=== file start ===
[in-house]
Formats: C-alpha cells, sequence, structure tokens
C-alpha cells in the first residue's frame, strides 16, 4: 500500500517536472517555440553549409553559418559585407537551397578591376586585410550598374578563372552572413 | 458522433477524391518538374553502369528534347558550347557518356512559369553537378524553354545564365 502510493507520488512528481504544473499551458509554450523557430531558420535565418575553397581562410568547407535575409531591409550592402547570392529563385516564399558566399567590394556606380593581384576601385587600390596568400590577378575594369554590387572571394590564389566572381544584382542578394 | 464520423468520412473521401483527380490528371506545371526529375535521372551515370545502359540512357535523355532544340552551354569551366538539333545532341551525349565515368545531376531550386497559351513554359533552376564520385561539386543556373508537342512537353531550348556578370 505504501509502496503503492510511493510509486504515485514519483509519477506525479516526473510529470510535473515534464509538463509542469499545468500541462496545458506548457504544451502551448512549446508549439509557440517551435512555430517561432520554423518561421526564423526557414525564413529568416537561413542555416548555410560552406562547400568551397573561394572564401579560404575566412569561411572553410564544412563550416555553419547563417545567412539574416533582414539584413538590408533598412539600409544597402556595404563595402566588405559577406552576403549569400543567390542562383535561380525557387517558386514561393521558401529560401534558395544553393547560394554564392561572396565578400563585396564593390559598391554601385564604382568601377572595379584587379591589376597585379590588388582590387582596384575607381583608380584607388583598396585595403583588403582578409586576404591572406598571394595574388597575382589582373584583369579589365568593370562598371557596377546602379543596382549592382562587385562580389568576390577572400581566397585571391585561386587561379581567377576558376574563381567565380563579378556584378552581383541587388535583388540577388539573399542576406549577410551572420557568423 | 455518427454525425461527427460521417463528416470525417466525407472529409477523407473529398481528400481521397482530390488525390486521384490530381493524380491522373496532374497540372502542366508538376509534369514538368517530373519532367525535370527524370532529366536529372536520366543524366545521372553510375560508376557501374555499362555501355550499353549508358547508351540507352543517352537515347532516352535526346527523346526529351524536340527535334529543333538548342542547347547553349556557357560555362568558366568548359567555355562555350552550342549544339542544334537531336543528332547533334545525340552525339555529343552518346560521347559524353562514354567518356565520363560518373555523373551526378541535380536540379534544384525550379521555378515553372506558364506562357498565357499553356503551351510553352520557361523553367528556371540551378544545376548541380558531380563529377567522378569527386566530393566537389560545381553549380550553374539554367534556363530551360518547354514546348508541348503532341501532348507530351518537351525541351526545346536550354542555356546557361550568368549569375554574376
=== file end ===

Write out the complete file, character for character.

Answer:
[in-house]
Formats: C-alpha cells, sequence, structure tokens
C-alpha cells in the first residue's frame, strides 16, 4: 500500500517536472517555440553549409553559418559585407537551397578591376586585410550598374578563372552572413 | 458522433477524391518538374553502369528534347558550347557518356512559369553537378524553354545564365 502510493507520488512528481504544473499551458509554450523557430531558420535565418575553397581562410568547407535575409531591409550592402547570392529563385516564399558566399567590394556606380593581384576601385587600390596568400590577378575594369554590387572571394590564389566572381544584382542578394 | 464520423468520412473521401483527380490528371506545371526529375535521372551515370545502359540512357535523355532544340552551354569551366538539333545532341551525349565515368545531376531550386497559351513554359533552376564520385561539386543556373508537342512537353531550348556578370 505504501509502496503503492510511493510509486504515485514519483509519477506525479516526473510529470510535473515534464509538463509542469499545468500541462496545458506548457504544451502551448512549446508549439509557440517551435512555430517561432520554423518561421526564423526557414525564413529568416537561413542555416548555410560552406562547400568551397573561394572564401579560404575566412569561411572553410564544412563550416555553419547563417545567412539574416533582414539584413538590408533598412539600409544597402556595404563595402566588405559577406552576403549569400543567390542562383535561380525557387517558386514561393521558401529560401534558395544553393547560394554564392561572396565578400563585396564593390559598391554601385564604382568601377572595379584587379591589376597585379590588388582590387582596384575607381583608380584607388583598396585595403583588403582578409586576404591572406598571394595574388597575382589582373584583369579589365568593370562598371557596377546602379543596382549592382562587385562580389568576390577572400581566397585571391585561386587561379581567377576558376574563381567565380563579378556584378552581383541587388535583388540577388539573399542576406549577410551572420557568423 | 455518427454525425461527427460521417463528416470525417466525407472529409477523407473529398481528400481521397482530390488525390486521384490530381493524380491522373496532374497540372502542366508538376509534369514538368517530373519532367525535370527524370532529366536529372536520366543524366545521372553510375560508376557501374555499362555501355550499353549508358547508351540507352543517352537515347532516352535526346527523346526529351524536340527535334529543333538548342542547347547553349556557357560555362568558366568548359567555355562555350552550342549544339542544334537531336543528332547533334545525340552525339555529343552518346560521347559524353562514354567518356565520363560518373555523373551526378541535380536540379534544384525550379521555378515553372506558364506562357498565357499553356503551351510553352520557361523553367528556371540551378544545376548541380558531380563529377567522378569527386566530393566537389560545381553549380550553374539554367534556363530551360518547354514546348508541348503532341501532348507530351518537351525541351526545346536550354542555356546557361550568368549569375554574376